Sooner or later, every antimicrobial will have one or more strains of bacteria that are resistant to it, and eventually its usefulness will diminish. The best that we can do is to try to push that time further into the future, to use antimicrobials appropriately, and prolong the time that they are effective. Steps that we can take to do this are listed below.
Things that you can do:
- Don’t ask your doctor for antibiotics when you don’t need them, such as when you or your child has a viral illness, such as the common cold or flu. (For a good source of information for parents on common illnesses in children, what causes them, and appropriate treatments, visit the following link: http://www.dobugsneeddrugs.org/parents/index.html.)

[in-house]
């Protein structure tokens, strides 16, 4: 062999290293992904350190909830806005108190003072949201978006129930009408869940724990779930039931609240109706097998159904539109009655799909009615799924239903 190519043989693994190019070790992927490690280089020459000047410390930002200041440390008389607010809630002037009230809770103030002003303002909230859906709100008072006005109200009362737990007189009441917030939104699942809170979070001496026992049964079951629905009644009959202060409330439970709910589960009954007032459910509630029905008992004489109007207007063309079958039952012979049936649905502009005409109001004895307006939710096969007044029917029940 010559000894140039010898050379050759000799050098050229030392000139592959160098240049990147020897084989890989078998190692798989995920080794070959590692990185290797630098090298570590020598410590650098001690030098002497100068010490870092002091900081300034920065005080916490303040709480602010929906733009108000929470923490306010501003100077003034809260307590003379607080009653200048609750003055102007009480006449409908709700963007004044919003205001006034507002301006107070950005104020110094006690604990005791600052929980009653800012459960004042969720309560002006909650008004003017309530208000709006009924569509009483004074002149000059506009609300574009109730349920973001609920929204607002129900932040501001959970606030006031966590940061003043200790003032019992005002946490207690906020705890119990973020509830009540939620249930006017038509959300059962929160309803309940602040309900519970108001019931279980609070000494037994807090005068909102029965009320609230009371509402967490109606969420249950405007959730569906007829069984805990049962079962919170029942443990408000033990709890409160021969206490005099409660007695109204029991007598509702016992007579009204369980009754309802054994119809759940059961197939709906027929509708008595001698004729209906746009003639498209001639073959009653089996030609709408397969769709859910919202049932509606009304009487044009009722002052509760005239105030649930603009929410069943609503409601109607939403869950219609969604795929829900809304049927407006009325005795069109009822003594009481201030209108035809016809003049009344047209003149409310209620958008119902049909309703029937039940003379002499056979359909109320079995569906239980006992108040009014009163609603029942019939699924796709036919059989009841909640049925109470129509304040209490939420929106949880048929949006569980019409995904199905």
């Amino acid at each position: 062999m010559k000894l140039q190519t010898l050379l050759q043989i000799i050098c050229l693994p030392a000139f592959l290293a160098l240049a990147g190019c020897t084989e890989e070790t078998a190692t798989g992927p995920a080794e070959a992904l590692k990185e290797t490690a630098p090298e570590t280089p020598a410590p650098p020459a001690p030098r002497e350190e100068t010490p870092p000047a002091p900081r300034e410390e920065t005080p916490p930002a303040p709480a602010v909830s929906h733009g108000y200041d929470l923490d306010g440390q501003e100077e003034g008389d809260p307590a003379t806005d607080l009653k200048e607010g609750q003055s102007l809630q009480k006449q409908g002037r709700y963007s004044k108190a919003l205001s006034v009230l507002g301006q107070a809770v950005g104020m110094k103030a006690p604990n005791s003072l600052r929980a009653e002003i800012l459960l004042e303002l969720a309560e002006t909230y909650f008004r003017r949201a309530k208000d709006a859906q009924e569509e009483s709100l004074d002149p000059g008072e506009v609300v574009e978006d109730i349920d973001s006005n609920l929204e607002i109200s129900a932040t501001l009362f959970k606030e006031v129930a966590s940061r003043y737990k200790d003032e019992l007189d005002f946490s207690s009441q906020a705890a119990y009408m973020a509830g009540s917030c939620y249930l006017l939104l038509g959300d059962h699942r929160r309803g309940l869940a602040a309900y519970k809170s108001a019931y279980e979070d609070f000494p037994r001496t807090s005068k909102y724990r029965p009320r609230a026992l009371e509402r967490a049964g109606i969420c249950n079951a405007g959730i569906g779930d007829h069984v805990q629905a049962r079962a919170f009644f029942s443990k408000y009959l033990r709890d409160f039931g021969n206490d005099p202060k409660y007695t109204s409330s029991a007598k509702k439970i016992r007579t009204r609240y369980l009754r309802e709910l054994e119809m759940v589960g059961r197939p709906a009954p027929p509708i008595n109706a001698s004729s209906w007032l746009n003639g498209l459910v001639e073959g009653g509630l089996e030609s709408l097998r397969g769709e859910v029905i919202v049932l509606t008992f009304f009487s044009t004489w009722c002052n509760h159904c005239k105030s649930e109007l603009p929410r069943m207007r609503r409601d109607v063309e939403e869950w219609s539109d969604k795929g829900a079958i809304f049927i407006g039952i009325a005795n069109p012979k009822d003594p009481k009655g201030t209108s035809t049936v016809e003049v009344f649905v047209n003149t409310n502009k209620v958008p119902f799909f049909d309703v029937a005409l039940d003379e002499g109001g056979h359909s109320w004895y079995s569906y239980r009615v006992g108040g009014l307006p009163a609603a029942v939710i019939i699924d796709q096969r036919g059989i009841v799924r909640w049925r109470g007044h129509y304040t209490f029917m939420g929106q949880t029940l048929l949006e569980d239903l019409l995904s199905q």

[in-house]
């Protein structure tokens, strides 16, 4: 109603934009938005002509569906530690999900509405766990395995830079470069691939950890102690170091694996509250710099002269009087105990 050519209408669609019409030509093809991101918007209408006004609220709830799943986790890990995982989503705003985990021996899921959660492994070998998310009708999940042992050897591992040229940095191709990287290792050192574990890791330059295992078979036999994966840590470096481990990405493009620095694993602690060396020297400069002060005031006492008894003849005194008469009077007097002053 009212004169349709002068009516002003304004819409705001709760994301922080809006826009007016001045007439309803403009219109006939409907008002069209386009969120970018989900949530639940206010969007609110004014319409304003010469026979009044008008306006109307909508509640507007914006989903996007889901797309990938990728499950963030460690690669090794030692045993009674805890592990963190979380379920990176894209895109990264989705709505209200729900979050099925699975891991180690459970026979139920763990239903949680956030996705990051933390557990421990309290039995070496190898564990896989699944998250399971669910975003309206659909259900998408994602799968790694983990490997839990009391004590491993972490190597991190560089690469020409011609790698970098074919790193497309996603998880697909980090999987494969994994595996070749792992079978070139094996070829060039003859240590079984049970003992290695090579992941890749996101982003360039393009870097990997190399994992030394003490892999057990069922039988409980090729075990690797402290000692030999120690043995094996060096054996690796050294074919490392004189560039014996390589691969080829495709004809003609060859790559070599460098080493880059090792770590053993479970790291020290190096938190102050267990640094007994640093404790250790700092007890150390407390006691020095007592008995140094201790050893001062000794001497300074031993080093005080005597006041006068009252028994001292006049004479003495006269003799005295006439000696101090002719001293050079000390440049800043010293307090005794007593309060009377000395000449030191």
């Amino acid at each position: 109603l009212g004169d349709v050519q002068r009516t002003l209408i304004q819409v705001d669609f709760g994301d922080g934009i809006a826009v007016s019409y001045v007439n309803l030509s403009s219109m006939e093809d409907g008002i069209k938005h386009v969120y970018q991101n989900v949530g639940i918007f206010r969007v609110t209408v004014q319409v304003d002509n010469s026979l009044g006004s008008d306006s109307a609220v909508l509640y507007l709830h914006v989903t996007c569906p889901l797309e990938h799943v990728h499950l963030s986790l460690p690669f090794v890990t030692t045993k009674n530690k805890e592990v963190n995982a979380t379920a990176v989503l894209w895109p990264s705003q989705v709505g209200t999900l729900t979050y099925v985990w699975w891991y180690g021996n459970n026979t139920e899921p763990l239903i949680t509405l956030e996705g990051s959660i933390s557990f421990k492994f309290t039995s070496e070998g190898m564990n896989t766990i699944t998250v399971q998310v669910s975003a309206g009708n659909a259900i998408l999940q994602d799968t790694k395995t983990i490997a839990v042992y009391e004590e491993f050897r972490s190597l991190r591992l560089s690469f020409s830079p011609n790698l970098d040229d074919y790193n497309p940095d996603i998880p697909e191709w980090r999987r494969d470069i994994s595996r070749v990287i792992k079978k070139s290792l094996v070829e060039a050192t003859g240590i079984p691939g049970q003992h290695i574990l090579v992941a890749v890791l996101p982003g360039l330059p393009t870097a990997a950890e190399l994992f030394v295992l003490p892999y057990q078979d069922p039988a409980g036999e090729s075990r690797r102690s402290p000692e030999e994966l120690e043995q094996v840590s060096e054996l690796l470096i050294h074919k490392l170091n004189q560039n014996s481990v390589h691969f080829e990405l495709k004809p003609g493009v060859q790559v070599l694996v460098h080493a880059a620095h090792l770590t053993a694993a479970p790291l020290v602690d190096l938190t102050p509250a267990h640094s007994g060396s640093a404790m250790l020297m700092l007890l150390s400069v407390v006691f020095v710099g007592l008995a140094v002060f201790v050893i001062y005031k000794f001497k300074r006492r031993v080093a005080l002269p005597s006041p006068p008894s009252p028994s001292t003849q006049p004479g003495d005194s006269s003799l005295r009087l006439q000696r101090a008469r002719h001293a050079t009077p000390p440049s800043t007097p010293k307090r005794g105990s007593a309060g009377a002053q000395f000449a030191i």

- When prescribed, take the full course of antibiotics as instructed.
- Don’t take your own or anyone else’s left over antibiotics.
- Limit the use of antibacterial products.
- For multi-drug resistant tuberculosis, consider taking part in directly observed treatment (DOT) and commit yourself to the months of treatment prescribed.
Things your community and doctor can do:
- Don’t over prescribe antibiotics.
- Track outbreaks of resistant bacteria; prompt identification, isolation, and treatment can minimize their spread.
Things that are being done on a national level:
- Reduction of the use of antibiotics in animal feed, only use what is necessary to keep animals healthy, not to promote faster growth. Avoid the use of antibiotics that are also commonly used to treat people. (This is a growing area of concern as resistant bacterial strains can arise in the treated animals and then share their resistance with pathogenic bacteria that affect humans).
- Promotion of the wise usage of antibiotics.